Objectives and methods The prior aim of our research is to reconstruct the palaeogeographical evolution of the sound for different points in time since the late Pleistocene/early Holocene based on the analysis of sedimentary and archaeological records encountered in vibracores and profiles.
Geomorphological, geochemical, microfaunal, archaeobotanical and geochronological methods as well as thin section analyses and earth resistivity measurements were applied. The results were compared to both historical and archaeological data. Our geoarchaeological approach is summarized e.g. by Brückner (2003), the benefits resulting from interdisciplinary landscape research are exemplary shown by Lang et al. (2007).
In the surroundings of the Lefkada Sound, more than 50 sediment cores were retrieved with core diameters of 6 cm and 5 cm and a maximum recovery depth of 15 m. On-site, the sedimentary facies was determined based on sedimentological features and macrofossil remains. Samples were taken for systematic micro- (foraminifers, ostracods) and macrofaunal studies, for pollen analyses and for detailed geochemical analyses of various parameters such as electrical conductivity, pH-value, loss on ignition, contents of carbonate, orthophosphate as well as several (earth-)alkaline and heavy metal ions. Moreover, artificial trenches given by earthen cisterns were studied.
The exact position and elevation of vibracoring sites and trenches were determined by means of a differential GPS. 14C-AMS dates and diagnostic ceramic fragments as well as ESR-dating of several pre-Holocene coral fragments were used for establishing a local geochronology.
In this paper, we present two vibracores from the northern and southern parts of the lagoon and a vibracore transect across the central part of the sound (Fig. 1).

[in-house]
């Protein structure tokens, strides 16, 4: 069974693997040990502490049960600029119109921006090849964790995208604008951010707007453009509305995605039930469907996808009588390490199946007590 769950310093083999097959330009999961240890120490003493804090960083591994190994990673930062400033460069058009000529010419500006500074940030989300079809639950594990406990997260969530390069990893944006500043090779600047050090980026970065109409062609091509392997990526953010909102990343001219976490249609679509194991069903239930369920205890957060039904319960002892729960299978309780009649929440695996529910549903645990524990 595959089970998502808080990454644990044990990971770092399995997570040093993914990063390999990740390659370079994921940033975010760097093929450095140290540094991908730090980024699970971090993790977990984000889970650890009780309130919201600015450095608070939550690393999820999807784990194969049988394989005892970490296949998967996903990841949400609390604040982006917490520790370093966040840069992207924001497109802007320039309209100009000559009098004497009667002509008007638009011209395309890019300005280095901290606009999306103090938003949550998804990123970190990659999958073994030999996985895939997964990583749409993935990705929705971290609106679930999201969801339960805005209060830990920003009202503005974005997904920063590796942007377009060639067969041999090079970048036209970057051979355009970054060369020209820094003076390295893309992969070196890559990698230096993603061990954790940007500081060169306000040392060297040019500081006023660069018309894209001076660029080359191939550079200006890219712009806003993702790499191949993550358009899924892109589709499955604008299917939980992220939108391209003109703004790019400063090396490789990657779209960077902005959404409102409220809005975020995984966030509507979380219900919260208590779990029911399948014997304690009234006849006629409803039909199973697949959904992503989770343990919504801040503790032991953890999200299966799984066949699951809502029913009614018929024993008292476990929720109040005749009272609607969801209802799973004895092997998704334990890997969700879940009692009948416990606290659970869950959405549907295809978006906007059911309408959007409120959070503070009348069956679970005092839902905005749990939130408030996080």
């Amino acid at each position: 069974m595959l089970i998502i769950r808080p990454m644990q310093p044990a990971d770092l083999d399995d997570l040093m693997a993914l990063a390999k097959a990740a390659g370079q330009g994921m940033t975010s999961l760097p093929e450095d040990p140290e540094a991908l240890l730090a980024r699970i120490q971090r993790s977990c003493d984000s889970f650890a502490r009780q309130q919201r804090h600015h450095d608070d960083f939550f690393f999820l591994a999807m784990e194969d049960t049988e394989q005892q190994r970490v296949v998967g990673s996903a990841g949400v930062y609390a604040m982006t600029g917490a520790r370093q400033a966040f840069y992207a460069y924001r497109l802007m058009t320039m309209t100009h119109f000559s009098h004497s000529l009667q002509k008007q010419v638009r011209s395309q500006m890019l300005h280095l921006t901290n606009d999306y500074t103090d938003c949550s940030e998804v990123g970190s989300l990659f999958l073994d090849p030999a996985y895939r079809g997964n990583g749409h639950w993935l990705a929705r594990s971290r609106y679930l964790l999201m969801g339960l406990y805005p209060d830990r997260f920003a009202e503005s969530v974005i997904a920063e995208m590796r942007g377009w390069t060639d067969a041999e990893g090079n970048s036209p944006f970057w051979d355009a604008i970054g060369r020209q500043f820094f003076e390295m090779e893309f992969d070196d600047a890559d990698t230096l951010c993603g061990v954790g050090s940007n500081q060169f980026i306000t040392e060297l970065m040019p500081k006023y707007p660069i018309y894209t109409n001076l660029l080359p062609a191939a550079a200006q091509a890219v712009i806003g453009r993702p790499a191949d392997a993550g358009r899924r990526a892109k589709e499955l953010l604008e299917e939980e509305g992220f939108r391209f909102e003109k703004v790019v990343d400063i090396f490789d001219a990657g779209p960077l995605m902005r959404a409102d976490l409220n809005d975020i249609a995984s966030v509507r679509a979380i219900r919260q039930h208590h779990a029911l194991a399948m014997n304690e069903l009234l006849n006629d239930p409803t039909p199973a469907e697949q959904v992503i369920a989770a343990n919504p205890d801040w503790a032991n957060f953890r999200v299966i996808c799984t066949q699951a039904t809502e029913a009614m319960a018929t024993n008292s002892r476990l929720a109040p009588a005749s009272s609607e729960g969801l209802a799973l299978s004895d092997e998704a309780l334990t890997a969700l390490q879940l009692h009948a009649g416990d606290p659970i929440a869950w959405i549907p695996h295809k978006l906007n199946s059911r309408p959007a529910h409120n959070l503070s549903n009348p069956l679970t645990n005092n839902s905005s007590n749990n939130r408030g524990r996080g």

Radiocarbon ages given in Table 1 are calibrated using the software “Calib” by Stuiver et al. (2006).
Marine samples are corrected for an average reservoir effect of 402 years (Reimer & McCormac 2002) because of the lack of detailed information on the palaeo-reservoir effects in the Lefkada Sound.
5 Results: Sedimentological archives revealing the landscape history
Tsunamigenic impact on the northern part of the sound Vibracore LEF 2 (Fig. 2) exemplifies tsunamigenic impact on the northern part of the Sound of Lefkada (see Vött et al. 2006, 2007a). Several meters of shallow marine to littoral sediments (sand and gravel rich in marine mollusc fragments) at the base of the core are covered by 3.5 meters of lagoonal deposits. The lagoonal mud, mostly silty and rich in marine fossils, indicates the existence of a seaward barrier from ~4750 cal BC to ~300 cal BC, as 14C-AMS datings suggest (see Table 1).
Figure 2: Stratigraphic sequence of vibracore LEF 2. Note: Legend is also applicable for Fig. 4.
Palaeoenvironmental changes of the Lefkada Sound (NW Greece) 131 On top of the lagoonal sediments, high energy impact is represented by alternating layers of sand and gravel, slightly weathered in the uppermost part of the sequence. The seaward barrier must have been overflowed by tsunami waves at or after ~300 cal BC. There are further geomorphologic and sedimentologic findings in the area that prove multiple tsunami impact to the Lefkada coastal zone (Vött et al. 2006, 2007a, b, c, May et al. 2007). It is suggested that tsunamis had a considerable influence on the development of the inner Lefkada Sound (Vött et al. 2007d).
Geoarchaeological aspects of the evolution of the central sound In the central part of the sound (Fig. 3), thick packages of alluvial deposits, partly covered by (ephemerally) limnic sediments prove a former terrestrial connection of Lefkada Island with the Greek mainland up to a depth of around ~3.55-3.00 m b.s.l., where first saltwater-borne sediments occur in LEF 24 and PER 5. In both cases, we found lagoonal sediments on top of the limnic sedimentary unit.